Do you think unsigned artists are knowledgeable about the music industry, or is it something they need to learn more about in order to stand a better chance?

No, they donít have a clue. They need to learn that they have to work hard, be nice to everybody, and play the game. They should read books about people like Clive Davis and bands like the Rolling Stones and the Beatles. They all started at the bottom and worked their way up. The older people in the industry work very hard, and Elton John is the best example I know of an artist who still tours, still writes and has made something like 40 albums in his career.

What should an unsigned wannabe artist with no connections do to get noticed by the industry?

They should get an A&R or a manager who believes in them. The manager can often find the A&R, and sometimes the A&R can find the manager. They just need one music business person to believe in them and that person can make everybody else believe.

Do you think the Popstars concept is just the flavour of the month or will it continue to be a tool used to bring new artists forward for a long time to come?

Itís too early to tell. Itís giving unknown people a chance, which is the best thing about it. The worst thing is that there are too many shows now, and lots of talented people get voted out at an early stage.

Are there any disadvantages in promoting new artists in this way?

Again, itís too early to tell, because itís too early in their careers. Will Young (winner of Pop Idol UK, 2002) and Gareth Gates (runner-up of Pop Idol UK, 2002) are very successful in the UK, but Popstars act HearíSay have fallen apart. If the artists have talent, theyíre going to survive, and this is just giving them a platform to reach people. But Iím sure itís going to have a downside as well.

What do you think about the UK Singles Chart and how fast it is? How important is the Chart?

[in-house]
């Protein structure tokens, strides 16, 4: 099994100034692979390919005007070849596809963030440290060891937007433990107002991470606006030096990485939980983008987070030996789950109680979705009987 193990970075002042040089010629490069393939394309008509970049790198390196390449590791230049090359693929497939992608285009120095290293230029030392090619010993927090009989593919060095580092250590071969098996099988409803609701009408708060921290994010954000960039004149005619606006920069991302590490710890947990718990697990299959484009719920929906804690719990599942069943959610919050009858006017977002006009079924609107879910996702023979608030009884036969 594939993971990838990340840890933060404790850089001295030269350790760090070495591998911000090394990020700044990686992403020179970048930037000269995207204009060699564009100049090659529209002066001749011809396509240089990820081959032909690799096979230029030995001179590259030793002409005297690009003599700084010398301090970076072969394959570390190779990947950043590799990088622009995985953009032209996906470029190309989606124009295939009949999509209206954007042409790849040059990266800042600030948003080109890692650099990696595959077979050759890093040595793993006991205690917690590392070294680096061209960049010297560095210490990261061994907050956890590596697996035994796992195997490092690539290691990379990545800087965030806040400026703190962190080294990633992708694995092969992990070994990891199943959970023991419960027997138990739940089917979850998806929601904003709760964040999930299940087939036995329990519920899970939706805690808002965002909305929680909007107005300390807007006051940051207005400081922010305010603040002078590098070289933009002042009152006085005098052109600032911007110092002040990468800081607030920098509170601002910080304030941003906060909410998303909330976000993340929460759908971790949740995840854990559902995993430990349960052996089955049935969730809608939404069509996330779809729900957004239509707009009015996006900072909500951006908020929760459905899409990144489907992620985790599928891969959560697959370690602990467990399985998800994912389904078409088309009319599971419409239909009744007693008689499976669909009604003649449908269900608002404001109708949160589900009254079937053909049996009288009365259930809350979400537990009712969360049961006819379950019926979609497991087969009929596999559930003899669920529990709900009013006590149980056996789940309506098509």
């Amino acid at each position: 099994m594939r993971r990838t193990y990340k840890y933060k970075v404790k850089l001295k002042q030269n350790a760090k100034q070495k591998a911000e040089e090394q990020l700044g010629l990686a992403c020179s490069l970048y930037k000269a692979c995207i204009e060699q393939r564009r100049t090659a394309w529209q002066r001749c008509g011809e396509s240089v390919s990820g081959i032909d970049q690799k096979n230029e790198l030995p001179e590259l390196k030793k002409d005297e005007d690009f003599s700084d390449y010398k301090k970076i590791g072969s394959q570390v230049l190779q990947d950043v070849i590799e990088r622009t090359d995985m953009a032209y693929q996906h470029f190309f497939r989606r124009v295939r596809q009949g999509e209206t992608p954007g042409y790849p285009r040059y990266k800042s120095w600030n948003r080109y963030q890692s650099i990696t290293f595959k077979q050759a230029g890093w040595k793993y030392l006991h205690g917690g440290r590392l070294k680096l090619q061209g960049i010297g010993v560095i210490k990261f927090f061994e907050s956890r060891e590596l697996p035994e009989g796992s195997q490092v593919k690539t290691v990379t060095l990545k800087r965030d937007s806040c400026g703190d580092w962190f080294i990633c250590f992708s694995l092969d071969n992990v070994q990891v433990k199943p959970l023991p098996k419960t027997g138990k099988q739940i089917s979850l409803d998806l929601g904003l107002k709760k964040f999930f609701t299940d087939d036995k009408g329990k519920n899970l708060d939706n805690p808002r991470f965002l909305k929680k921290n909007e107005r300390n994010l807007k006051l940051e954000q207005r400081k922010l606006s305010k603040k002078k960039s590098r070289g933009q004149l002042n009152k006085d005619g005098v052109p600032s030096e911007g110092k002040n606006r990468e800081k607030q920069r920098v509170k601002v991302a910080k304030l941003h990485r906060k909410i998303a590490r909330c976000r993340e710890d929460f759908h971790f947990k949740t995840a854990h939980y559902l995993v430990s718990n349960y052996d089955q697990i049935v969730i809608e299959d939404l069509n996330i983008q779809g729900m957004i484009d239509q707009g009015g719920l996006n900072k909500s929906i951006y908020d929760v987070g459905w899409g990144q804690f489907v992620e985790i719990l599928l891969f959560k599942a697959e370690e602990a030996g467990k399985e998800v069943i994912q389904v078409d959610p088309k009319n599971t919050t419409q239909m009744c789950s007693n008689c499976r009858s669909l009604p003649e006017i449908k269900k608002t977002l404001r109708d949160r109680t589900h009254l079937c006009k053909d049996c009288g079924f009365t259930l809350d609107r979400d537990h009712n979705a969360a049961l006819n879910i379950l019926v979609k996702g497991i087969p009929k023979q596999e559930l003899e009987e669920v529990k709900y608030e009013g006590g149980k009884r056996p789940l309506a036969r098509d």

Itís too fast at the moment, with people going in and out. I much prefer it the old way, where records would go in at No.20, then go up to No.15, No.10, and then No.5. But singles are just promotional tools to sell the album now, and the chart is not as important as it used to be. Even though everybody still wants to be No.1.

What do you think about the radio situation in the UK?

Radio is hard. Some of our biggest selling records donít get played on BBC Radio One, but they still go to No.1 because of stations like Capital and because of ILR (Independent Local Radio). Emap is very successful and obviously very good to new acts. Radio One play whatever is hip and not what the people want. My favourite UK radio station is BBC Radio Two, because itís very mainstream and it plays everything.

Has the amount of time labels give new acts before they break decreased in recent decades? If so, why, and do you think it is a problem?

It has, because it costs so much time and money to break an act now. Itís a problem and I donít know what we can do about it. Itís survival of the fittest but I think the talent will eventually come to the top.

Why do artists pay for promotional costs like for example videos?

Artists pay 50% because they need the video to sell themselves, because sometimes artists break with just a video now.

If artists share the costs of making albums and the videos with record labels, do you think they should also share ownership of the masters?

Thatís for the lawyers to work out, but itís a very good idea and definitely something that should be supported.

Do you think the royalties recording artists receive from record sales are adequate?

It depends on the artist. If you sell records, you get a big royalty. If youíre a new artist, you donít get a big royalty. Again, itís for the lawyers to sort this one out with the big record companies.

In your opinion, why is it so hard for UK acts to break in the US these days?

Because the records are not good enough, and because in America it's either rap or rock and thereís no in-between. American radio is also different than it is anywhere else. The worst thing of all for me is when white artists try to sound black in r&b, which is just a joke.

If you could dramatically change some aspect of the music industry, what would you do?

I would make radio a lot more open-minded and have it play what people want, and not just what the DJs want, because DJs just play what they think is hip. Thatís the only problem I have with radio, that itís not open-minded.

What has been the greatest moment of your music career?

Working with Westlife. Itís the easiest and most successful thing Iíve ever done.

What do you see yourself doing in 5-10 years?

Doing the same thing, hopefully. Even though sometimes the red tape takes over the music, I still want to be in the music business. I still want to manage acts, I still have the passion for it, and I hope I donít lose it.



Interviewed by Kimbel Bouwman